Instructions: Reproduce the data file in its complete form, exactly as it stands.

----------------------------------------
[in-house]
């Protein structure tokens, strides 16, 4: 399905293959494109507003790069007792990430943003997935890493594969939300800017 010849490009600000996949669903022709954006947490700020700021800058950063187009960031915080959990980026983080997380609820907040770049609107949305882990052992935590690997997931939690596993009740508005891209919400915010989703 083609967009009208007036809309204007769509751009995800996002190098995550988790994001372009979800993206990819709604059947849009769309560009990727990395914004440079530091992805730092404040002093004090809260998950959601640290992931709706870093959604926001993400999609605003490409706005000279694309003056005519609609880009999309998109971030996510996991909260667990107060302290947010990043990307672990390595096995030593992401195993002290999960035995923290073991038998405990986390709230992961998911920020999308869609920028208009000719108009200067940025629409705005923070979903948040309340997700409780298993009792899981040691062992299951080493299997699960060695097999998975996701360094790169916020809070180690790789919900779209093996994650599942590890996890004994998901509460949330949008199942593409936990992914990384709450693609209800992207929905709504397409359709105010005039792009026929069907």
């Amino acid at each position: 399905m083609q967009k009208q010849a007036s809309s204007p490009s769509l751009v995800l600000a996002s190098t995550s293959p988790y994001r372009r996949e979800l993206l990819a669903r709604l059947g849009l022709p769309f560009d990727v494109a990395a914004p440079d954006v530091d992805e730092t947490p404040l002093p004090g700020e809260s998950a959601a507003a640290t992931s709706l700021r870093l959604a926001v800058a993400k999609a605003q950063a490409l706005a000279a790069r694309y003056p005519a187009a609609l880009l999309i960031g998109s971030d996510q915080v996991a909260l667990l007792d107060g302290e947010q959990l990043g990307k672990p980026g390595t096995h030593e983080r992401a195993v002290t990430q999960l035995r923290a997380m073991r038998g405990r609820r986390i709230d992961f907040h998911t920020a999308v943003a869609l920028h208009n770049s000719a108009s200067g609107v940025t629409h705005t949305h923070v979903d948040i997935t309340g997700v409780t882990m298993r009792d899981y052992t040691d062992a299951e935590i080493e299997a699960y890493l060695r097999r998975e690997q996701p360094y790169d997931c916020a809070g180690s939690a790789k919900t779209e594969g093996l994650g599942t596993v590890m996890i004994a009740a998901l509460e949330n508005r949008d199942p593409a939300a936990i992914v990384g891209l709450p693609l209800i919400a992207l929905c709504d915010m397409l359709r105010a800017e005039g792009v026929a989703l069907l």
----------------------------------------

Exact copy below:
[in-house]
């Protein structure tokens, strides 16, 4: 399905293959494109507003790069007792990430943003997935890493594969939300800017 010849490009600000996949669903022709954006947490700020700021800058950063187009960031915080959990980026983080997380609820907040770049609107949305882990052992935590690997997931939690596993009740508005891209919400915010989703 083609967009009208007036809309204007769509751009995800996002190098995550988790994001372009979800993206990819709604059947849009769309560009990727990395914004440079530091992805730092404040002093004090809260998950959601640290992931709706870093959604926001993400999609605003490409706005000279694309003056005519609609880009999309998109971030996510996991909260667990107060302290947010990043990307672990390595096995030593992401195993002290999960035995923290073991038998405990986390709230992961998911920020999308869609920028208009000719108009200067940025629409705005923070979903948040309340997700409780298993009792899981040691062992299951080493299997699960060695097999998975996701360094790169916020809070180690790789919900779209093996994650599942590890996890004994998901509460949330949008199942593409936990992914990384709450693609209800992207929905709504397409359709105010005039792009026929069907």
């Amino acid at each position: 399905m083609q967009k009208q010849a007036s809309s204007p490009s769509l751009v995800l600000a996002s190098t995550s293959p988790y994001r372009r996949e979800l993206l990819a669903r709604l059947g849009l022709p769309f560009d990727v494109a990395a914004p440079d954006v530091d992805e730092t947490p404040l002093p004090g700020e809260s998950a959601a507003a640290t992931s709706l700021r870093l959604a926001v800058a993400k999609a605003q950063a490409l706005a000279a790069r694309y003056p005519a187009a609609l880009l999309i960031g998109s971030d996510q915080v996991a909260l667990l007792d107060g302290e947010q959990l990043g990307k672990p980026g390595t096995h030593e983080r992401a195993v002290t990430q999960l035995r923290a997380m073991r038998g405990r609820r986390i709230d992961f907040h998911t920020a999308v943003a869609l920028h208009n770049s000719a108009s200067g609107v940025t629409h705005t949305h923070v979903d948040i997935t309340g997700v409780t882990m298993r009792d899981y052992t040691d062992a299951e935590i080493e299997a699960y890493l060695r097999r998975e690997q996701p360094y790169d997931c916020a809070g180690s939690a790789k919900t779209e594969g093996l994650g599942t596993v590890m996890i004994a009740a998901l509460e949330n508005r949008d199942p593409a939300a936990i992914v990384g891209l709450p693609l209800i919400a992207l929905c709504d915010m397409l359709r105010a800017e005039g792009v026929a989703l069907l």